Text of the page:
Tuesday, December 20, 2005
So, I spent the weekend in an extremely sexy outfit. Why, sadly, it was for no good reason. In a short skirt and tank top and a pair of grey work socks (probably the best sock purchase I have ever made. I bought them at Mark’s Work Wearhouse in 1994 before I went of to university residence thinking, for some reason, that the work socks would come in handy in the residence halls come winter, and boy did they, and every winter following. I’ve had these socks longer than I’ve had GRC for a best friend) I cleaned my house from top to bottom. This is an expression of either my connection to my Guyanese tradition (In Guyana, before the New Year, you are to “break up the house”, which isn’t as fun as it sounds. Basically you are to clean like your name is Florence and you’re living with the Jefferson’s), or my sexual frustration. I’ve decided to save face and just go with the tradition angle. So, yeah, I’m keeping it real.
I’m heading home to Toronto on Wednesday morning. I’m getting set for a Christmas full of screaming. Not because my family fights, but because that is just the way we communicate. You just walk into the living room and start yelling at people, in order to start a conversation. That’s just the way it is. We yell at each other and eat. It’s a lot of fun. I am getting ready for a serious dose of yelling and food. Thankfully, they have stopped shooting Gin on Christmas morning. Things were a little crazier then.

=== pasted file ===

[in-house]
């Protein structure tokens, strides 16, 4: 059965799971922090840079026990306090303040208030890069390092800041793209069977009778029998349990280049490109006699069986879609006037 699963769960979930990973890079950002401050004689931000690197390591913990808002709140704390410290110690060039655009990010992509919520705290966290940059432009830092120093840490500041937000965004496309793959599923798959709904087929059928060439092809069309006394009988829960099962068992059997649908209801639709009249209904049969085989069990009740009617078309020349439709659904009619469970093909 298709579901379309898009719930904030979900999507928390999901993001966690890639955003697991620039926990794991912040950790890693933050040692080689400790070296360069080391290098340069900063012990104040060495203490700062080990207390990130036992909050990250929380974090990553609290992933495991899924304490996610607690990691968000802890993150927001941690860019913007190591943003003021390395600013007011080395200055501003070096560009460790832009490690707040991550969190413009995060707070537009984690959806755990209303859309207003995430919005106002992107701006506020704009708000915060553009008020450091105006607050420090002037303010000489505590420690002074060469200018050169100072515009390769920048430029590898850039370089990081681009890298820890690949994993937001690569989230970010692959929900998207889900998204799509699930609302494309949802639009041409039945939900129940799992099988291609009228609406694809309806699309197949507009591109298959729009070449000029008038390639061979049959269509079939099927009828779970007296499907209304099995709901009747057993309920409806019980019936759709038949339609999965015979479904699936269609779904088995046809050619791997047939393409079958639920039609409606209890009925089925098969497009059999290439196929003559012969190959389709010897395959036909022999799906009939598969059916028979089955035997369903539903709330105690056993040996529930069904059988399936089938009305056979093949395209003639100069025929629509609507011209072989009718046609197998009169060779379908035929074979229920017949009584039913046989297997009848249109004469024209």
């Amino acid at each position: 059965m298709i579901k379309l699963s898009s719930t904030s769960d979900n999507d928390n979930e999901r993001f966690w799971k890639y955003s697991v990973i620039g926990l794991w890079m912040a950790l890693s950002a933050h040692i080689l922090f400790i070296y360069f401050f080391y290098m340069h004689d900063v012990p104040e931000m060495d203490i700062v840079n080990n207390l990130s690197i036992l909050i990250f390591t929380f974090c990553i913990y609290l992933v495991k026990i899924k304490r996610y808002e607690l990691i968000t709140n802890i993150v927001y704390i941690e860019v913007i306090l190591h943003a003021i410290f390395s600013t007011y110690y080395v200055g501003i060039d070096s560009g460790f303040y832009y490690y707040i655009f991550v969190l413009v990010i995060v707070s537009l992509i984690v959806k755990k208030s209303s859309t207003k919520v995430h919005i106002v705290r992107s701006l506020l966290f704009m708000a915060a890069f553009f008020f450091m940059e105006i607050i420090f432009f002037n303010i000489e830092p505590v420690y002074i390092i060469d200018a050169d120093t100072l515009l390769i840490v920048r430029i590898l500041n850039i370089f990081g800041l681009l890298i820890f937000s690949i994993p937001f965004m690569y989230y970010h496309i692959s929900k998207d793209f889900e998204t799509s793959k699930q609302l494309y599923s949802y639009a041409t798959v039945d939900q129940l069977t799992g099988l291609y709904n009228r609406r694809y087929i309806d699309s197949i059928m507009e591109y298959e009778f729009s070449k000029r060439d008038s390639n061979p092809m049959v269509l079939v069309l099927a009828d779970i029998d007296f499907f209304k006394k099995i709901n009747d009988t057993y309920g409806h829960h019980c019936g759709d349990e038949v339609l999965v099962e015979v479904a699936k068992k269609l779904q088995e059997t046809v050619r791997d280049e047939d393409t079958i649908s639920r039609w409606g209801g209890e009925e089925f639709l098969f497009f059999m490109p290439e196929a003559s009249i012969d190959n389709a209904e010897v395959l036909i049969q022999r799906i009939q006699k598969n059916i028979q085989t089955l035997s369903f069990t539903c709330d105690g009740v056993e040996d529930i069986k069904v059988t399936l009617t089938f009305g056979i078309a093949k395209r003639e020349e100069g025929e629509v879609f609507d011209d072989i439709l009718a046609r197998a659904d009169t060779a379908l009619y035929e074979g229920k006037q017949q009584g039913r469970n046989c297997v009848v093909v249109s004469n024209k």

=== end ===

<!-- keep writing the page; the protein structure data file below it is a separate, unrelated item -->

Christmas is a smaller holiday for us. Typically, we have dinner for 25 people. That’s nothing compared to the 45 at Thanksgiving and 35 at Easter. I totally understand that 25 at Christmas is a lot for most families. We like to kick it up a notch. It is a lot of fun. When I was a kid I just assumed every family was like this.
A few times Christmas dinner has descended into complete chaos. It has always been a favourite pastime for the older cousins (yours truly) to give too much dinner wine to the younger cousins (children between the ages of six and ten). Back when two of my cousins were in the age group, with the help of my uncle Steve, eight-year-old was drunk enough to make a speech while standing on a dinner chair (OK, she was imitating my mother, who, was also drunk) the other cousin hid under the table during dessert. Those were the days.
It all started in 1982. My aunt Pauline was spending more than a year in Nigeria on a development project with CIDA, I guess. In the tradition of my family, before my aunt got a video camera, we taped our Christmas dinner on a cassette and sent it to my aunt, who was actually miserable in Nigeria. Nothing would make her feel better than an audio-tape of us having dinner at Christmas time, the dinner she missed.
Each relative took the mic (yes, we have microphones) for a few minutes to wish Auntie Pauline a Merry Christmas and a happy new year. When you listen to the tape you can hear my seven-year-old voice saying “Happy Christmas Auntie Pauline. I got a doll, light bright, and a set of drums like Animal in the Muppets.” During my little speech, if you listen closely, you can hear my Aunt Joy saying “Why is Dion drinking so much wine?”
Now, Dion is a little more than two years younger than I am and his birthday is on December 30th. On Christmas day 1982, Dion was actually 4. My sister has the best memories from that day. I was too young to really remember. I think he fell over and then went to bed really early. That wasn’t a result of someone feeding him wine. I think he just found a number of abandoned wine glasses on the table. Anyway, it was pretty funny.